A keen awareness of the need to enlist citizen support for solid waste policies and programs has swept through Germany. Public administrators know that without the acceptance and cooperation of those involved, it is impossible to turn innovative measures into reality. The answer, they realize, lies in the persuasive power of continual public education.
From the state level down to the local level, German government of-fices turn out handy, attractive pamphlets and fliers to inform the public and raise the level of waste consciousness. These materials cover any and all municipal solid waste management activities that might need clarification. A representative sampling illustrates how they go about building cooperation among citizens.
In Germany's largest state, Bavaria, numerous informative materials are available through the State Ministry for Development and Environmental Issues. A series of quarterly publications began in the spring of 1992 with Stop the Garbage! This is a primer on available alternatives, state efforts and citizen responsibilities for treatment and disposal of household, commercial and special wastes. Emphasis is on prevention and recovery, in keeping with key goals of the state's Waste Management and Remediation Law, which is considered to be among the most advanced waste legislation in Europe.
Another of the State Ministry's booklets is more technical in style and content. It deals with thermal treatment of wastes. To convey the acute need for responsible waste management, this booklet includes a graph of the steeply rising waste volumes in Munich, the capital city of Bavaria (see chart). Clear explanations provide an understanding of modern technology for combustion, air pollution control and ashfills while dispelling popular misconceptions.
In Berlin, the diverse printed materials available through the Department of Sanitation (BSR) and the Office for City Development and Environmental Protection can fill a briefcase. This collection ranges from whimsically illustrated booklets on what to do with waste and recyclables to wallet-size foldouts complete with a list of BSR services and a map of facilities. For history buffs, a trifold depicts the pro- gress in waste collection and hauling over four centuries. For the more technical minded, there are now data sheets with diagrams of the city's transfer and combustion facilities.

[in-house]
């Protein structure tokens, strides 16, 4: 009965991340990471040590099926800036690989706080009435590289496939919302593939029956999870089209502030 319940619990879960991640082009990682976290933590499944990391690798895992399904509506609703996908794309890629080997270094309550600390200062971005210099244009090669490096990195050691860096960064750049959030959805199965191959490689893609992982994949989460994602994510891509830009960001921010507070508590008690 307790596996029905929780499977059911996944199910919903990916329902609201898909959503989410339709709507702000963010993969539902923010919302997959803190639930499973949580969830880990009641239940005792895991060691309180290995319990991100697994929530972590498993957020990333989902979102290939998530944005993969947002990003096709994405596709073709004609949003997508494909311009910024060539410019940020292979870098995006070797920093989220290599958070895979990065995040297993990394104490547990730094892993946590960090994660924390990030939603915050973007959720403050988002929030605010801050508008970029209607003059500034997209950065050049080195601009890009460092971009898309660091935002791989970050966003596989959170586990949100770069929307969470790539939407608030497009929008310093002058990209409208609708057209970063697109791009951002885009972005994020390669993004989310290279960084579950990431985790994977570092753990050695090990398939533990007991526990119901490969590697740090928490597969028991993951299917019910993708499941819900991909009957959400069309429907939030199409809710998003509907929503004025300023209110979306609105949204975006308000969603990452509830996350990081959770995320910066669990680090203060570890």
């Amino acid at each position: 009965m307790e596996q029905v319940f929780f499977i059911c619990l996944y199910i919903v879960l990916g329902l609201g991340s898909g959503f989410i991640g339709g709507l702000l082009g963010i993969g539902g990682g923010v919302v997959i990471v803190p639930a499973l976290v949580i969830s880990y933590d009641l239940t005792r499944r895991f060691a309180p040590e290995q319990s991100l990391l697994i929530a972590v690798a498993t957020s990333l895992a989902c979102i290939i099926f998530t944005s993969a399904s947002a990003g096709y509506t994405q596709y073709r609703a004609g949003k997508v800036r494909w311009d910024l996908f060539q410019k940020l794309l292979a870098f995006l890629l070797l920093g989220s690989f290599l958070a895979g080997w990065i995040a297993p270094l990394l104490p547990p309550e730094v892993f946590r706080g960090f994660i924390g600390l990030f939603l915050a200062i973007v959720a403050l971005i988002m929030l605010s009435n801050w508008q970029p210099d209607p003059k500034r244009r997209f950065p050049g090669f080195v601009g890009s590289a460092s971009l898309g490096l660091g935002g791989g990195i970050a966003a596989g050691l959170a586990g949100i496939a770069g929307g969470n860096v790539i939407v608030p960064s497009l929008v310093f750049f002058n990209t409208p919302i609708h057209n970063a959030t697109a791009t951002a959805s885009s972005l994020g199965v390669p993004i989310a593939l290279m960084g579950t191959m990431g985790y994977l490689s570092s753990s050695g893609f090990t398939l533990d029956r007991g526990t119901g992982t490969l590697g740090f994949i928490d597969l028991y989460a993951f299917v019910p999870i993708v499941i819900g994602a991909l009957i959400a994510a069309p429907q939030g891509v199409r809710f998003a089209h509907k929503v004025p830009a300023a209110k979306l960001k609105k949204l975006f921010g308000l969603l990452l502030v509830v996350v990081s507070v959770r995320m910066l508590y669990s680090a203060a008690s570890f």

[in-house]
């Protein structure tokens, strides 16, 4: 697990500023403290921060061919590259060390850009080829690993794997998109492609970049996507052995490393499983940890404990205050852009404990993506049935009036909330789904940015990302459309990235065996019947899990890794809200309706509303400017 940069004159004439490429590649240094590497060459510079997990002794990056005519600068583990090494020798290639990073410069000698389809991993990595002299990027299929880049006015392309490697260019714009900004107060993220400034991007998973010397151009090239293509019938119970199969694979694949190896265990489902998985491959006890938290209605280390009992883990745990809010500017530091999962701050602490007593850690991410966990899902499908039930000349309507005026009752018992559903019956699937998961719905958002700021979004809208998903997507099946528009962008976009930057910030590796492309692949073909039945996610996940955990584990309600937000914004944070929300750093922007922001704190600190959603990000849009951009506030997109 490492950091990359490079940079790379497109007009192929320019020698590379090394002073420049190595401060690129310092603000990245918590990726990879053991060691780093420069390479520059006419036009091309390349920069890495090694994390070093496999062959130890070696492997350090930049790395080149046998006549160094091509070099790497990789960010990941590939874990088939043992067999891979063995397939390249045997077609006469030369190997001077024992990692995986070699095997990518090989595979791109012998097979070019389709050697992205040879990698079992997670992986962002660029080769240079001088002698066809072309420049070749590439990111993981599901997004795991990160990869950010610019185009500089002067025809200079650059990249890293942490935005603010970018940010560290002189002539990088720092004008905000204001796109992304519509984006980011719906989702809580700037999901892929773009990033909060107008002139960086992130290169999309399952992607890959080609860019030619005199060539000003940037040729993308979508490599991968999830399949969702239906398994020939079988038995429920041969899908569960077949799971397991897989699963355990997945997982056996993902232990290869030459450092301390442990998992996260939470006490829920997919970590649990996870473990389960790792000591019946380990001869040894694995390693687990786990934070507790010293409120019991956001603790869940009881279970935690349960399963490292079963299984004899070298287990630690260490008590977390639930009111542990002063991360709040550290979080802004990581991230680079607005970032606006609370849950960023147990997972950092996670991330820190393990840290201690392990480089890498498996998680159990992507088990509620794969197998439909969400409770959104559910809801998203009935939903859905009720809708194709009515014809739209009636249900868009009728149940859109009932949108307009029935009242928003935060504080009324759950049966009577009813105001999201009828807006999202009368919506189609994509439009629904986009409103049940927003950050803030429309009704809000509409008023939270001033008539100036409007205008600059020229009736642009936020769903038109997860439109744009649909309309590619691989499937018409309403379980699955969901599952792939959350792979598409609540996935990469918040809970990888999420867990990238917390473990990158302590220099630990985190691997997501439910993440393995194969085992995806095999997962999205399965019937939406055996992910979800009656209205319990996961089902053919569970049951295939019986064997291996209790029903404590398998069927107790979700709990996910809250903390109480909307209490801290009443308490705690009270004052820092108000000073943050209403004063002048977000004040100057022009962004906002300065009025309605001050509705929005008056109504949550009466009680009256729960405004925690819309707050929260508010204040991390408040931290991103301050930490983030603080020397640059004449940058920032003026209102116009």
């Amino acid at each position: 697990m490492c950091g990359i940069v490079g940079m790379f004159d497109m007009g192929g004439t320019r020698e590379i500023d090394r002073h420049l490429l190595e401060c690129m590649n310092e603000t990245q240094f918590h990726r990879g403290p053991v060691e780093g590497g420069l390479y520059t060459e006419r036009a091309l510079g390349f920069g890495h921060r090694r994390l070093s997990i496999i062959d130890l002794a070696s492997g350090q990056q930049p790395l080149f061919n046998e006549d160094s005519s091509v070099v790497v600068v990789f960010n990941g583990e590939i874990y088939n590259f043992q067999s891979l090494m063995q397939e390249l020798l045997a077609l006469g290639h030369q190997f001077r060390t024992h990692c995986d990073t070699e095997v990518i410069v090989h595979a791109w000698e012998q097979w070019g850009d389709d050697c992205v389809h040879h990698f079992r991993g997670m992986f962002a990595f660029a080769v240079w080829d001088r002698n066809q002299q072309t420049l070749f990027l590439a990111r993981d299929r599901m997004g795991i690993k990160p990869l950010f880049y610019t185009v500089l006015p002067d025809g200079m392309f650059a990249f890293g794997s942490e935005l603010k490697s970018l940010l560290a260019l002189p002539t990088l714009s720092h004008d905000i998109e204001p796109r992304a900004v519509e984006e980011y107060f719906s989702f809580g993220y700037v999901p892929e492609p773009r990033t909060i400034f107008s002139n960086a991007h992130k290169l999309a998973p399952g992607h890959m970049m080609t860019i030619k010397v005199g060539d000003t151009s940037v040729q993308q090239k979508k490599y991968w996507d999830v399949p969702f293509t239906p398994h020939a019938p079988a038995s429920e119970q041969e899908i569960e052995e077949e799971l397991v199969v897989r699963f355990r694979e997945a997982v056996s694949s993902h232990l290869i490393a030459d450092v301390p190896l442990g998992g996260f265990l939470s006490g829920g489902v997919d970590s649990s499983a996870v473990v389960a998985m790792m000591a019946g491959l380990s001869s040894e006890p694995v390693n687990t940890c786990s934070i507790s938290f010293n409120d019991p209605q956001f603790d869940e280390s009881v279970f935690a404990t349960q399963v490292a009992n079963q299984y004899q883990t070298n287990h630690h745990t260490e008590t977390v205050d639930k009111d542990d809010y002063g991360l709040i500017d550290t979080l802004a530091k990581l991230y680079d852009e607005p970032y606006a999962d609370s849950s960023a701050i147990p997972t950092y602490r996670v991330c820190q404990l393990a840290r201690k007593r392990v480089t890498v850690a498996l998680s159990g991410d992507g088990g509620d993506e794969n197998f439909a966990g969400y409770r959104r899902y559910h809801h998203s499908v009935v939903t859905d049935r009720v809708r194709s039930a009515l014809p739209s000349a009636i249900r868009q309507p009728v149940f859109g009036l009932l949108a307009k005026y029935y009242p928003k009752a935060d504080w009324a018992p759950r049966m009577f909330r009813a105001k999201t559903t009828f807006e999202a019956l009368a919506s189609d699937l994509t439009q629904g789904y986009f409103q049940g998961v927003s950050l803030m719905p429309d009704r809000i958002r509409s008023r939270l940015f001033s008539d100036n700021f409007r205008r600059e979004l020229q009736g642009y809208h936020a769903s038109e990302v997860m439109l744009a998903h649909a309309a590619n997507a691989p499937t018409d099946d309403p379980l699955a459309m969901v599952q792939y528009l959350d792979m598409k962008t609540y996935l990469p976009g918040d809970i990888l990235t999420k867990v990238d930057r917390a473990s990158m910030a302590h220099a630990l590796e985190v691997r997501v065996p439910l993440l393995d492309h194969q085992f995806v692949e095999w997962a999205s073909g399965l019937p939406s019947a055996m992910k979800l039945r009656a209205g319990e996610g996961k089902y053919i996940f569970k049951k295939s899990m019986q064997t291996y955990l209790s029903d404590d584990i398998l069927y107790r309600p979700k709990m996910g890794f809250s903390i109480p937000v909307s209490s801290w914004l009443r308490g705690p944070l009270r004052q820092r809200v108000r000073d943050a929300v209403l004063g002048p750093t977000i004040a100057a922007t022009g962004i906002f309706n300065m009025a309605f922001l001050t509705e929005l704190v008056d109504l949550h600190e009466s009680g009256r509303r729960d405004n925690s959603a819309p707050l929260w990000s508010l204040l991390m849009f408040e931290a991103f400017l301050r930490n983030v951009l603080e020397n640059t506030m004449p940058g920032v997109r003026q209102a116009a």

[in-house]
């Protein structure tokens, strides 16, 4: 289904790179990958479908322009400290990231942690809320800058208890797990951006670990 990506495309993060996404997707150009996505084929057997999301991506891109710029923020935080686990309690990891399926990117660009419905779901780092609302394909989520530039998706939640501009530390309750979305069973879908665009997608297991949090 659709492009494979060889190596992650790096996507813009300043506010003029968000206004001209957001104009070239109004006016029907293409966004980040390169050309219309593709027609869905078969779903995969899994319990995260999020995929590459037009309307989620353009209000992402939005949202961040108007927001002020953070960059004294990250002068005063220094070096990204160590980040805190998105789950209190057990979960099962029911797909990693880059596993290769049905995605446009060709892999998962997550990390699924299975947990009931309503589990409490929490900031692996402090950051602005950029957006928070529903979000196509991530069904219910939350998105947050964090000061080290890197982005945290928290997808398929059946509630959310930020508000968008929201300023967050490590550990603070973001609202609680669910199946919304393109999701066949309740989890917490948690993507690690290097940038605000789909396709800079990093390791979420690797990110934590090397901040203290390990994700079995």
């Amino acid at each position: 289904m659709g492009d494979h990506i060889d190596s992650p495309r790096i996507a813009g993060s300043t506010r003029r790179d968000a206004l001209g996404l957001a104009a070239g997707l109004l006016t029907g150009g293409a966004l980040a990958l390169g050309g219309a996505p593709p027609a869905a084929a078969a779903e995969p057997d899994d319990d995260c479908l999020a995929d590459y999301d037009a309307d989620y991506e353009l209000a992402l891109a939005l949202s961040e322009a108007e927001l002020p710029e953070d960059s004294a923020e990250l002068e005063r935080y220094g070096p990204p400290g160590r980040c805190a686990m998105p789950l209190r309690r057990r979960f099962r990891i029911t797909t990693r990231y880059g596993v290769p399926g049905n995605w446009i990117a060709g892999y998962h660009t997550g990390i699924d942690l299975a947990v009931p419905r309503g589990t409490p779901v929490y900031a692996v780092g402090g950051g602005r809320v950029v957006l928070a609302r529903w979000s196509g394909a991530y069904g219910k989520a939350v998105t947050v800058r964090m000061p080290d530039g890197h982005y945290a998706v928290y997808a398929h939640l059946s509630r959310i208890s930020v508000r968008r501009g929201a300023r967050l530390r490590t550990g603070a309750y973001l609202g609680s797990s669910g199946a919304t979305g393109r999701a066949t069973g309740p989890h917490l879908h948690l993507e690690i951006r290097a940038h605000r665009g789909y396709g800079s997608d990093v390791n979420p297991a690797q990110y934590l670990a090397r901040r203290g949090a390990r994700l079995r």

In Cologne, a manual has been developed to teach preschoolers about waste as well as other environmental themes.
The mid-sized city of Wuppertal distributes a Waste and Environ-mental Almanac slim enough to fit in a breast pocket. The booklet addresses citizens' concerns and questions and reinforces positive behavior by citing progress in conserving disposal capacity. Topics include recycling, backyard composting, bulky waste, household hazardous waste collection, remediation of local contaminated sites and packaging reduction.
Even the smaller communities put together practical guides for their citizens. The city of Norder-stedt, for example, has compiled 52 Environmental Tips into a condensed reference book. Readers can learn how to save energy and cooperate with community efforts to cut pollution. Varied means are presented to reduce or prevent waste during gardening, washing, house cleaning, construction and remodeling.
In an effort not to exclude the millions of "guest workers" and tourists, some cities produce their anti-waste materials in other languages. Mannheim, for example, prepared a brochure in Turkish; Kiel distributes fliers for shoppers from Scandinavia; and Berlin provides data in English on frequently visited facilities.
Public relations materials are not limited to the printed word. The city of Gottingen, for instance, offers a video for schools and other waste management training situations. The state of Baden-Wurttem-berg also has produced a video on reducing school waste, plus a prize-winning comic strip called "The Magic Apprentice and the Trash."
With support from the chamber of commerce, Esslingen county is waging its minimal waste campaign with humorous fliers, posters and radio spots. In 1992 households were the focus. This year, the "paper tiger" is stalking after office waste.
The Germans have become masters at producing concise, user-friendly information for educating the general public on environmental issues. Typically printed on grayish recycled paper, the documents contain convenient reference pages for quick access to addresses, telephone numbers and facility operating hours. Those who generate these materials are communications specialists, often on staff. Starting with a clear grasp of their readers' needs, they combine lively graphic design with lucid language to hit the target dead center.
The tacit assumption behind successful public education is that the community must do its part first and serve as a role model to its citizens.